The acquisition, first reported by the U-T, will leave the newspapers as separate brands with separate newsrooms, but combine their management under a new operating entity, California News Group, allowing them to share some editorial content as well as resources in areas like printing and distribution services. It will also enable them to offer print and digital advertisers combined reach and greater scale.
Under the terms of the acquisition, LAT publisher and chief executive Austin Beutner will assume the same roles at U-T. The acquisition does not include the U-T’s offices in Mission Valley, which will continue to be owned by Manchester, who is hoping to develop the property with luxury apartments.
While some critics bemoaned the shift in ownership to a corporate publisher based outside San Diego, the previous regime was also controversial, as Manchester openly vowed to use the newspaper to support local political causes. Among other things, in 2012 he let it be known the newspaper would be a “cheerleader” for a new downtown stadium.
Around that time, the paper’s CEO John T. Lynch told The New York Times: “We are doing what a newspaper ought to do, which is to take positions. We are very consistent -- pro-conservative, pro-business, pro-military -- and we are trying to make a newspaper that gets people excited about this city and its future.”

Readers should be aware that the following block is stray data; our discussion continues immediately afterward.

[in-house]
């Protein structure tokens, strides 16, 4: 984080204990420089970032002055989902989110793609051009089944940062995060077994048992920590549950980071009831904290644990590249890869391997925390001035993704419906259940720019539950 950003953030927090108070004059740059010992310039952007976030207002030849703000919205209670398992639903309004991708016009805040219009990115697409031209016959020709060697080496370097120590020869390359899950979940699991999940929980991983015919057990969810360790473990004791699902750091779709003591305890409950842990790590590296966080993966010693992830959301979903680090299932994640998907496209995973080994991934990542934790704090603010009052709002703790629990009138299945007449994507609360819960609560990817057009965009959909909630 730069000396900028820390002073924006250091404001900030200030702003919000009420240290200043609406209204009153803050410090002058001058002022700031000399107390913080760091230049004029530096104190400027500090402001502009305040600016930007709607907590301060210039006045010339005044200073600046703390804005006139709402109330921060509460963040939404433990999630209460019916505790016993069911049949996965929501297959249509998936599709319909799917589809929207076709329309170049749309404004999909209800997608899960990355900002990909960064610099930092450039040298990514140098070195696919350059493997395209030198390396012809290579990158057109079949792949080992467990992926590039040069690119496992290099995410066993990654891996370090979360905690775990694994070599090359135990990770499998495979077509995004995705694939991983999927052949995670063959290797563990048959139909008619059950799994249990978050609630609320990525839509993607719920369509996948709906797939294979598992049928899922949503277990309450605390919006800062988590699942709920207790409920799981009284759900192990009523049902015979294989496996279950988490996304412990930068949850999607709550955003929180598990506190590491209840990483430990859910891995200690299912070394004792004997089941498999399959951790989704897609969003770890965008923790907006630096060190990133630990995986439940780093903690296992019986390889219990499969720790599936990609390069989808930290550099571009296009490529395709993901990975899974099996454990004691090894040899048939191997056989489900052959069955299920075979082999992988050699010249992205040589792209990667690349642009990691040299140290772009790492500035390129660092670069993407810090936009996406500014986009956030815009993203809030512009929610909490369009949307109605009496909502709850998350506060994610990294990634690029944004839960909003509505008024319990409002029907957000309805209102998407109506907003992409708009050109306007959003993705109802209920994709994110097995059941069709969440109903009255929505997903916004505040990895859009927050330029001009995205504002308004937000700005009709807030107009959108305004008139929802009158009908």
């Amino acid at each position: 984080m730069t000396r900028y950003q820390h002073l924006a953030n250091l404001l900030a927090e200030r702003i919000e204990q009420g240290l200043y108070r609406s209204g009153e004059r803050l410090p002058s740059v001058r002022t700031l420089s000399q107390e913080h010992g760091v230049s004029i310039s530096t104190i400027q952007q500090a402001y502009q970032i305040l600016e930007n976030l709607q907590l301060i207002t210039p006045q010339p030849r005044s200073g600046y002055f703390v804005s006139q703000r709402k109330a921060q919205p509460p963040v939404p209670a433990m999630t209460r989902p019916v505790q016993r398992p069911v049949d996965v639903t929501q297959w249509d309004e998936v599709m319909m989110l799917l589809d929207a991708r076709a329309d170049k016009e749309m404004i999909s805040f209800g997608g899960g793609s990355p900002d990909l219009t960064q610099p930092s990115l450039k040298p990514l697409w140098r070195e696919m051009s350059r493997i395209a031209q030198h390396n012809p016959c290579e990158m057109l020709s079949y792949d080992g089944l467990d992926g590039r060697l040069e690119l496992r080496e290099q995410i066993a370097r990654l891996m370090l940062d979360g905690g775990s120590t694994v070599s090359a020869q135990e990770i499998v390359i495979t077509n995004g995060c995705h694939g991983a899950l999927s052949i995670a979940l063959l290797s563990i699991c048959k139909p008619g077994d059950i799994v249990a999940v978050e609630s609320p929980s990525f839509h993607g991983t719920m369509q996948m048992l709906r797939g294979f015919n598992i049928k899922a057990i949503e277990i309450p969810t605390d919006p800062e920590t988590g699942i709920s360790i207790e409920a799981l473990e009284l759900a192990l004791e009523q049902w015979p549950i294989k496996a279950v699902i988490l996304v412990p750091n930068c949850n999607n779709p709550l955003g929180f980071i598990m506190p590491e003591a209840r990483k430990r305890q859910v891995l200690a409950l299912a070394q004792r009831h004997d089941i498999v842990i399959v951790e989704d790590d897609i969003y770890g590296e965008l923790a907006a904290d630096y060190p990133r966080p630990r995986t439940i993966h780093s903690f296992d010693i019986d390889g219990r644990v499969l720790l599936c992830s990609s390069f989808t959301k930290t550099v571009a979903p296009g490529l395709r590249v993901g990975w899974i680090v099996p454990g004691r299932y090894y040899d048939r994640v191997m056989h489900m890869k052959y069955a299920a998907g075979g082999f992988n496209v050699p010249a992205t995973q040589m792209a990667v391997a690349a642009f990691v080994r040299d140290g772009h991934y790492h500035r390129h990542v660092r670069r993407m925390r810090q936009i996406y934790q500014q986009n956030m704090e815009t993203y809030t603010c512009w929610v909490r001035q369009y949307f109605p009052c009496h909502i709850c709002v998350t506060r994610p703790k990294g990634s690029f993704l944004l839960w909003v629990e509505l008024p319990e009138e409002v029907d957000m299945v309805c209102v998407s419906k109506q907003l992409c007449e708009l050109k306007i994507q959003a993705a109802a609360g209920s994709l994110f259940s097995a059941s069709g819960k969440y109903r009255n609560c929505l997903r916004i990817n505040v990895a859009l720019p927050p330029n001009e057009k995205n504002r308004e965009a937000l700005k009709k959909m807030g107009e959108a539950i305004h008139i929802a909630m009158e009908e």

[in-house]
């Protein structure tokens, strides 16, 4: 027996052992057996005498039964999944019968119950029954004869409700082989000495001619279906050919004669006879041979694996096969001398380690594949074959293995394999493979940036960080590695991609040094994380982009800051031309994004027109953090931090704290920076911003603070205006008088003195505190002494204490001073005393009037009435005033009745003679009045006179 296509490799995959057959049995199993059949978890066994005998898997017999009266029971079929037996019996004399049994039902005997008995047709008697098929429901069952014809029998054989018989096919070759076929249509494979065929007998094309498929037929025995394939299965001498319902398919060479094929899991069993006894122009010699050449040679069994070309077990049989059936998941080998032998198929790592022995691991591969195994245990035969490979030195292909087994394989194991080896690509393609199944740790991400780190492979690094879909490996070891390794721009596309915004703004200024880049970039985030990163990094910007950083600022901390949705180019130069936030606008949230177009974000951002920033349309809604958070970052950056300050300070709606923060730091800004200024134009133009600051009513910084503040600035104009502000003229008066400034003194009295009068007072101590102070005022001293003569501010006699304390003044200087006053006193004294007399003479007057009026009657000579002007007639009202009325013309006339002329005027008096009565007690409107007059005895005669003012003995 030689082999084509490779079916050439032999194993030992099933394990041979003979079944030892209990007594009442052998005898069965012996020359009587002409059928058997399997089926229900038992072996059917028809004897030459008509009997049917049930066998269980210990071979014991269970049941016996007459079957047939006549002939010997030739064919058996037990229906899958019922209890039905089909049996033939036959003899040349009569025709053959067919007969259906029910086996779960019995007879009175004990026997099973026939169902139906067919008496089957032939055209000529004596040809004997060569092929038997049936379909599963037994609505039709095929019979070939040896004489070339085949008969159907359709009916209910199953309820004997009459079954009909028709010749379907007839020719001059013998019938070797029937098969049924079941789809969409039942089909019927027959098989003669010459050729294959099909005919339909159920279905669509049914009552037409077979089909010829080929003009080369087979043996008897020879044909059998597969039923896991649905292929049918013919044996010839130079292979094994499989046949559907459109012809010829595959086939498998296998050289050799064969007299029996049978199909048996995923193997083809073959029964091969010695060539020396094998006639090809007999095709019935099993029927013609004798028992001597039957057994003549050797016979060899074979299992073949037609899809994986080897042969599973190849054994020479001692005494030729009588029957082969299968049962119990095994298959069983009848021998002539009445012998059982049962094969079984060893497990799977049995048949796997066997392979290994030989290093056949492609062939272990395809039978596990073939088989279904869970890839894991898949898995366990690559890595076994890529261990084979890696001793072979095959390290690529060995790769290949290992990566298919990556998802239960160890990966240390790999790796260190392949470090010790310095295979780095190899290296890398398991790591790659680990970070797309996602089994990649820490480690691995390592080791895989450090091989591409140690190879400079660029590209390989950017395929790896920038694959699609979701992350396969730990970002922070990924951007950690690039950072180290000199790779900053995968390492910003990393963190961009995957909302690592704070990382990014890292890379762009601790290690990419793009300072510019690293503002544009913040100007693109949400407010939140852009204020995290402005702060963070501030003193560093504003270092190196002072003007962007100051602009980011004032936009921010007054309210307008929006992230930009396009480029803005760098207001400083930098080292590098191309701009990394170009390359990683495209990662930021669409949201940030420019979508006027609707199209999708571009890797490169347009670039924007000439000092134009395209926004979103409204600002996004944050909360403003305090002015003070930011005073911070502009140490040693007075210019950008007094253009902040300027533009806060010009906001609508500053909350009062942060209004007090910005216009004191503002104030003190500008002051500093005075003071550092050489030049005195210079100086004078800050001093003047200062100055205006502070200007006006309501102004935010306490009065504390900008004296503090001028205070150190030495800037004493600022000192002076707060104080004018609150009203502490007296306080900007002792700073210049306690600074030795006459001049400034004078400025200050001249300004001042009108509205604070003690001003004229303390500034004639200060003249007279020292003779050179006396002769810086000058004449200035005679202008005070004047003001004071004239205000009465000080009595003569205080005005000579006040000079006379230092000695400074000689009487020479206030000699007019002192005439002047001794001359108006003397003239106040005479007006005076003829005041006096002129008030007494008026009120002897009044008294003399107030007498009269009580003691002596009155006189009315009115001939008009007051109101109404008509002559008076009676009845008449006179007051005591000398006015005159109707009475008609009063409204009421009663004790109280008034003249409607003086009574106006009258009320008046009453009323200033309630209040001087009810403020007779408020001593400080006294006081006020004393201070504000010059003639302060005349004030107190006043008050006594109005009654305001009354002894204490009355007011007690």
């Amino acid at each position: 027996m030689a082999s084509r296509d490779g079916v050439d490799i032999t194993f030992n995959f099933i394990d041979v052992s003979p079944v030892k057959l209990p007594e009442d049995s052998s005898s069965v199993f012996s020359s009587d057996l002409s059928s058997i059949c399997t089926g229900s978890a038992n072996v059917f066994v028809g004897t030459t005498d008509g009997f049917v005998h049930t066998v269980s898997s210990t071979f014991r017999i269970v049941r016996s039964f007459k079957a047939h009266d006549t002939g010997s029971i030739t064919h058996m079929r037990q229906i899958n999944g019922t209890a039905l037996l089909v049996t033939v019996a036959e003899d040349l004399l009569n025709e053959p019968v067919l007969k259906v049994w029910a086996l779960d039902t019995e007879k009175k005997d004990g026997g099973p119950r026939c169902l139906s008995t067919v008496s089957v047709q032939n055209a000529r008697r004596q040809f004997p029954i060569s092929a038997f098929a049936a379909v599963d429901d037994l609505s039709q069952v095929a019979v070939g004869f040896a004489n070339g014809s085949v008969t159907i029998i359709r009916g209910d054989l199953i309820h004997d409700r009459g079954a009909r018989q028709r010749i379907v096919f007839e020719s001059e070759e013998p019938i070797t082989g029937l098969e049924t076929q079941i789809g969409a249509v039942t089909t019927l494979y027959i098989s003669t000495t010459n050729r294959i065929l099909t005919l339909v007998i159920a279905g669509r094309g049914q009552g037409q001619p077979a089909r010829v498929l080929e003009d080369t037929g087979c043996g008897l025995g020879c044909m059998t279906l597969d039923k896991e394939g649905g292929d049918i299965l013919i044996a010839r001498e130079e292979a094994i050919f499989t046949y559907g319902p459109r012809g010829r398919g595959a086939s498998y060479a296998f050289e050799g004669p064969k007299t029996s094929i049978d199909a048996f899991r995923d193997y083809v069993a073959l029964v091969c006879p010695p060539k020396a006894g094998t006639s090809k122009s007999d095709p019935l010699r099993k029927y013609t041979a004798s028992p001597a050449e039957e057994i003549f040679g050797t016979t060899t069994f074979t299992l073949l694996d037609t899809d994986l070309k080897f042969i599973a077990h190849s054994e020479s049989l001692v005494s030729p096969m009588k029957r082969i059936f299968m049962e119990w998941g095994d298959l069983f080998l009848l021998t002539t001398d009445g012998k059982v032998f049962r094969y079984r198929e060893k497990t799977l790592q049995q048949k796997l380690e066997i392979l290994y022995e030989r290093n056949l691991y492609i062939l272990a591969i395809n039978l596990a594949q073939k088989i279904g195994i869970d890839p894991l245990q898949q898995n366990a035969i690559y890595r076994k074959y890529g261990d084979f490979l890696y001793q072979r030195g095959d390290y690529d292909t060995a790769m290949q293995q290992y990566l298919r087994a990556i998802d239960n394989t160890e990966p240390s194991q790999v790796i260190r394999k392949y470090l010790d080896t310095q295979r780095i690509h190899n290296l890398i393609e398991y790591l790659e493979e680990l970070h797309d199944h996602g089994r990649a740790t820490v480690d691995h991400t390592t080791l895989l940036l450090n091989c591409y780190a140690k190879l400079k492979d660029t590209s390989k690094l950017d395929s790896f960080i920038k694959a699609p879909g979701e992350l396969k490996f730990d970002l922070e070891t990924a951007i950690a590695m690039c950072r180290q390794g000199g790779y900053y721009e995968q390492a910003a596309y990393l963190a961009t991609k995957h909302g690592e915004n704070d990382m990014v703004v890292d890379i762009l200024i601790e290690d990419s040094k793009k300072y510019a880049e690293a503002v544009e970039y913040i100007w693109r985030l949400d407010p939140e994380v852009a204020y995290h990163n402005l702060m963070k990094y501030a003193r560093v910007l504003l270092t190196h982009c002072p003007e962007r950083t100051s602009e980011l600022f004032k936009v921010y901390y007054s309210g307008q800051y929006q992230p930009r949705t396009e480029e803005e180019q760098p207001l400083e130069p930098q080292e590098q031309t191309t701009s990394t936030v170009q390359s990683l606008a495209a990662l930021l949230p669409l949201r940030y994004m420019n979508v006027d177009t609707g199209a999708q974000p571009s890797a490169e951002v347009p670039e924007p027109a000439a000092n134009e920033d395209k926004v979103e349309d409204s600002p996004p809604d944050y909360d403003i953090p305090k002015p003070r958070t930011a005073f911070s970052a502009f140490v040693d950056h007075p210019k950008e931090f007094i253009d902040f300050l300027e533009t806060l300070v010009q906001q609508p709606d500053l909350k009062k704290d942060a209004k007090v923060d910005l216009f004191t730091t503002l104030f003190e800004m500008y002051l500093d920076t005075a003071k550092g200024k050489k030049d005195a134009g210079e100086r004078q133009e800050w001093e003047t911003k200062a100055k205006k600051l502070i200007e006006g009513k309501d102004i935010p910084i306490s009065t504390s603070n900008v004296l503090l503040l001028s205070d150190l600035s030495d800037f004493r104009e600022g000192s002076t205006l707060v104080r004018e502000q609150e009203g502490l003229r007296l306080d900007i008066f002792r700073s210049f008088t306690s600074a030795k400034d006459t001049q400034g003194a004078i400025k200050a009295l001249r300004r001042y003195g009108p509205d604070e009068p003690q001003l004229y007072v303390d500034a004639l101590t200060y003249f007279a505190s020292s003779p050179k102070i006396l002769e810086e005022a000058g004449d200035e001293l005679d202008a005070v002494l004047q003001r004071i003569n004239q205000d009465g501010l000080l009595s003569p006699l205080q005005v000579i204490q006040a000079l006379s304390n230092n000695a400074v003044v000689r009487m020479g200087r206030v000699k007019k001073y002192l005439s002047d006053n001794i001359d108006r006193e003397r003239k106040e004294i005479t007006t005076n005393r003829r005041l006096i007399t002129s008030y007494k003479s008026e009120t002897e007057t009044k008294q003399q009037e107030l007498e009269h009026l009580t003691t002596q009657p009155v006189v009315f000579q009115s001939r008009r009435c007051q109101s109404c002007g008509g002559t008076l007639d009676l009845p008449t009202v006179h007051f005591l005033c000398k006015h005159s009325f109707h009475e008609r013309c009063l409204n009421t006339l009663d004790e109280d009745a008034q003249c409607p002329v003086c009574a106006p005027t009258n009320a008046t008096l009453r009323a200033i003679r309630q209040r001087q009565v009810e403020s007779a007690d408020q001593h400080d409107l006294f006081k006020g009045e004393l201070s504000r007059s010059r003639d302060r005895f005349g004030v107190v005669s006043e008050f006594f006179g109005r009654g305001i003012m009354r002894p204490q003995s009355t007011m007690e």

Some other Southern California newspaper publishers are in disarray. In March, Freedom Communications, the owner of the Orange County Register, announced that bosses Aaron Kushner and Eric Spitz were resigning their executive positions after their ambitious attempts to remake the newspaper business failed.
In 2013-2014, Freedom launched a new metropolitan daily newspaper, the Los Angeles Register, along with another daily newspaper, the Long Beach Register, and also acquired The Press-Enterprise of Riverside from A.H. Belo. After a fleeting existence from April to September 2014, Freedom shuttered the Los Angeles Register, followed by the Long Beach Register.